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Exhaustion of Remedies

From lawbrain.com

The exhaustion-of-remedies doctrine requires that procedures established by statute, common law, contract, or custom must be initiated and followed in certain cases before an aggrieved party may seek relief from the courts. After all other available remedies have been exhausted, a lawsuit may be filed.

Most commonly, exhaustion of remedies applies where an administrative agency has been established by Congress to handle grievances that occur under its purview. For example, if a dispute arises over a provision in a labor contract, the parties may be required to follow specific grievance procedures administered by the National Labor Relations Board (NLRB). After the parties have satisfied each requirement of the grievance process, and the NLRB has reached its final decision, they may appeal the decision to a higher tribunal.

The rationale behind requiring parties to exhaust their administrative remedies is that the agencies have the specialized personnel, experience, and expertise to sort and decide matters that arise under their jurisdiction. Also, the doctrine of separation of powers dictates that an agency created by Congress should be allowed to carry out its duties without undue interference from the judiciary.

The exhaustion-of-remedies doctrine also applies in certain classes of cases where state remedies must be exhausted before a party may pursue a case in federal court. In these situations, exhaustion of remedies is a rule of comity, or courtesy, by which federal courts defer to state courts to make the initial determination as to all claims, federal or state, raised in a case. For example, petitions for habeas corpus (release from unlawful imprisonment) by an inmate of a state prison are not heard by a federal court until after all state remedies are exhausted (see Darr v. Burford, 339 U.S. 200, 70 S. Ct. 587, 94 L. Ed. 761 [1950]).

As with most legal doctrines, there are exceptions to the exhaustion-of-remedies requirement. A party bringing a civil rights action under 42 U.S.C.A. § 1983 is not required to exhaust state remedies before filing suit in federal court. In Patsy v. Board of Regents, 457 U.S. 496, 102 S. Ct. 2557, 73 L. Ed. 2d 172 (1982), the Supreme Court held that the plaintiff—who claimed she was denied employment by a state university because of her race and her sex—was not required to exhaust her state administrative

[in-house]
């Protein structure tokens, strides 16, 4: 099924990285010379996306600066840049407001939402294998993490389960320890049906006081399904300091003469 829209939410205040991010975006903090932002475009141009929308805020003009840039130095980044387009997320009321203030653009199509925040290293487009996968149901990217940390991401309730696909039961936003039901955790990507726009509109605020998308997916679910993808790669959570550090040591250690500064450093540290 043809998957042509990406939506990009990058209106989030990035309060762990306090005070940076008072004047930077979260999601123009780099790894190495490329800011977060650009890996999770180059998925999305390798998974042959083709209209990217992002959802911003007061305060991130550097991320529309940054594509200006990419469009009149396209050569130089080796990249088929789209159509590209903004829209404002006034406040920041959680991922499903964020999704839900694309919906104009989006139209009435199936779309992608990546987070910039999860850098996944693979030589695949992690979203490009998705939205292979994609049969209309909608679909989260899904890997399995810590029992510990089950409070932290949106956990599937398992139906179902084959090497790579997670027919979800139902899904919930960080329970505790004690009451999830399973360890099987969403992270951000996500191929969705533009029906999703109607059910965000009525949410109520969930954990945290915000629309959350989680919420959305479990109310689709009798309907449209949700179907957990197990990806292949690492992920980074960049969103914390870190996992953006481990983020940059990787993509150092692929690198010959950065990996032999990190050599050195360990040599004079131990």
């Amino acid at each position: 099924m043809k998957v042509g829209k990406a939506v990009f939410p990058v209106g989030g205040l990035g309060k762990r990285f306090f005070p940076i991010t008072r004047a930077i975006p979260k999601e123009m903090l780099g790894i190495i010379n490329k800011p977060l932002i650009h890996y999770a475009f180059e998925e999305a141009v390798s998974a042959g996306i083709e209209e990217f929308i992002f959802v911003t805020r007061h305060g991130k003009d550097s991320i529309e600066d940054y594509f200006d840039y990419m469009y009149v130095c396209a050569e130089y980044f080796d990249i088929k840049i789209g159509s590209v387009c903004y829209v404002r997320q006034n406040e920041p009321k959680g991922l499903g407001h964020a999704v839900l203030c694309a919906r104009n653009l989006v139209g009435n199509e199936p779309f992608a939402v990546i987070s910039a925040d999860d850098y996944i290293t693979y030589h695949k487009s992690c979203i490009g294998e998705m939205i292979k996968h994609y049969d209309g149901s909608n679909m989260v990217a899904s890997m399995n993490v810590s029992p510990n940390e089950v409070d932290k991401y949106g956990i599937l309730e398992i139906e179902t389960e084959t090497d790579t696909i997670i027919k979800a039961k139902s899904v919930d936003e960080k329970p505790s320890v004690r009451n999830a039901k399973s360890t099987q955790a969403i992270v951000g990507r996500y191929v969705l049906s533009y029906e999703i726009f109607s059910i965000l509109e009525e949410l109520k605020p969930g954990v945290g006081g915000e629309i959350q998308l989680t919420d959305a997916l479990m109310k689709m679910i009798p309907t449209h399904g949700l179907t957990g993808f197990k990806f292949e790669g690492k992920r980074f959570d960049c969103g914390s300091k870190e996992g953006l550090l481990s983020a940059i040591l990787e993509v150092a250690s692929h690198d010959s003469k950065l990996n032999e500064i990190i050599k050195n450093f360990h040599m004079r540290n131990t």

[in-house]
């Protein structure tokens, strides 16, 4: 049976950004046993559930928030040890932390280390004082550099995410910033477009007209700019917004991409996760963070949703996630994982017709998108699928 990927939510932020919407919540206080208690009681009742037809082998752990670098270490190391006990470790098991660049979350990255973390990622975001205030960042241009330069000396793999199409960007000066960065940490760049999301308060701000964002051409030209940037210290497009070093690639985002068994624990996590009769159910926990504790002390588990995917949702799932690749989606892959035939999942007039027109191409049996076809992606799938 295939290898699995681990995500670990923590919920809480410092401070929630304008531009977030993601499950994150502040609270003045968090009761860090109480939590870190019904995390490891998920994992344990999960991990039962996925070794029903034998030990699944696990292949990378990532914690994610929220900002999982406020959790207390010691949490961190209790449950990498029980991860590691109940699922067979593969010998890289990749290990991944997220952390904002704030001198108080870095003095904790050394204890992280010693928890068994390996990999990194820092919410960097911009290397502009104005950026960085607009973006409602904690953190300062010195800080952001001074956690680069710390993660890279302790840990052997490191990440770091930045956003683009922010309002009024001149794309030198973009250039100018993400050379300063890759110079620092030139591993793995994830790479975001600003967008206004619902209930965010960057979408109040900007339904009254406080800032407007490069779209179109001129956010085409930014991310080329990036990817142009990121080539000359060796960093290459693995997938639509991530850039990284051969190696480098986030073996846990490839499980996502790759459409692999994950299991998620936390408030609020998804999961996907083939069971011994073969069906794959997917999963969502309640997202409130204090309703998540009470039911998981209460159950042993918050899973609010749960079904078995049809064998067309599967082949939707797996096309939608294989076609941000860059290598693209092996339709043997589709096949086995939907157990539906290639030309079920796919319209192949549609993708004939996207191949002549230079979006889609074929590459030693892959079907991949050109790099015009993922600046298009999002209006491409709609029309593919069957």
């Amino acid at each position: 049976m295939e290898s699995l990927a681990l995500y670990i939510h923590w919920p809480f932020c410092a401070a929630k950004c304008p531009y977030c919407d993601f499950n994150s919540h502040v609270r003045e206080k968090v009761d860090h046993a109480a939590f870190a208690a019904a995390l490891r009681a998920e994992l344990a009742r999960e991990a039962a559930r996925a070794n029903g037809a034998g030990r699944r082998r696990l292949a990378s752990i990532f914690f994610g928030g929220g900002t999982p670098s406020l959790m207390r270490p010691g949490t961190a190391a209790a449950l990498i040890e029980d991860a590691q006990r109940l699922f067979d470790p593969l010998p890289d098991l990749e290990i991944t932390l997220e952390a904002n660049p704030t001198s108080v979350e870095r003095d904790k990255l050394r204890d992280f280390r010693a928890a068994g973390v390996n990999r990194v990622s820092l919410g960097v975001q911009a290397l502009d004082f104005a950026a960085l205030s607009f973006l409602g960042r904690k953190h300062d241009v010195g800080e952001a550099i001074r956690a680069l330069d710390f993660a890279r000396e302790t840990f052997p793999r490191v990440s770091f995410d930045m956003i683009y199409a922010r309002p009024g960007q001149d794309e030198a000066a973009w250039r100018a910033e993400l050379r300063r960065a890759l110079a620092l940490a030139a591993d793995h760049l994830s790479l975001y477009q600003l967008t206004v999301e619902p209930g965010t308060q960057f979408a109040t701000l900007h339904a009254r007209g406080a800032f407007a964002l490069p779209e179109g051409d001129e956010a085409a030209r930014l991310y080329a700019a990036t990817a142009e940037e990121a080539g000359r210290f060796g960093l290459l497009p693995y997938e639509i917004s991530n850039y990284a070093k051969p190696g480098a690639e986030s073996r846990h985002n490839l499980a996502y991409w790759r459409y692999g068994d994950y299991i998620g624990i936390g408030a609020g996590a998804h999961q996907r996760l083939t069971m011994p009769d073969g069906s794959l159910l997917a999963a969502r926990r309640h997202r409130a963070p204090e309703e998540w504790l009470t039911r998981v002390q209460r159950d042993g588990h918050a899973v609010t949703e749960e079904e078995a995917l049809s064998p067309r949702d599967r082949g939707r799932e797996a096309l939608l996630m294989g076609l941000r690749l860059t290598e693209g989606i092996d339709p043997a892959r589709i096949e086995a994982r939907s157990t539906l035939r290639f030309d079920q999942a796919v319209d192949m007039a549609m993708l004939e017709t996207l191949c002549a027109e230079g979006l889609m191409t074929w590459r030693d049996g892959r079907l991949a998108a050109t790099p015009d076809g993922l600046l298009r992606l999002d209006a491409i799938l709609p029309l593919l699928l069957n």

remedies before filing her suit in federal court, because such a requirement would be inconsistent with congressional intent in passing civil rights legislation.

Similarly, a criminal defense exception has been carved out by the Court. It allows a criminal defendant to raise the defense of improper administrative procedure even in cases where the defendant failed to exhaust all available administrative remedies. For example, in McKart v. United States, 395 U.S. 185, 89 S. Ct. 1657, 23 L. Ed. 2d 194 (1969), the defendant—who was charged with failure to report for induction into the armed services—was allowed to claim that his draft classification was invalid even though he had failed to pursue administrative remedies.

Finally, courts may allow an exception to the exhaustion-of-remedies doctrine where administrative remedies are inadequate or would cause irreparable harm. In a case involving a claim of wrongful discharge from employment, the Supreme Court held that the plaintiff—who may have had to wait up to ten years to be heard by the administrative agency—was not required to exhaust available administrative remedies before commencing a court action (Walker v. Southern Ry., 385 U.S. 196, 87 S. Ct. 365, 17 L. Ed. 2d 294 [1966]).

Further Readings

Donnellan, Rebecca L. 2001. "The Exhaustion Doctrine Should Not Be a Doctrine with Exceptions." West Virginia Law Review 103 (spring): 361–86.

Funk, William. 2000. "Exhaustion of Administrative Remedies—New Dimensions Since Darby." Pace Environmental Law Review 18 (winter): 1–18.

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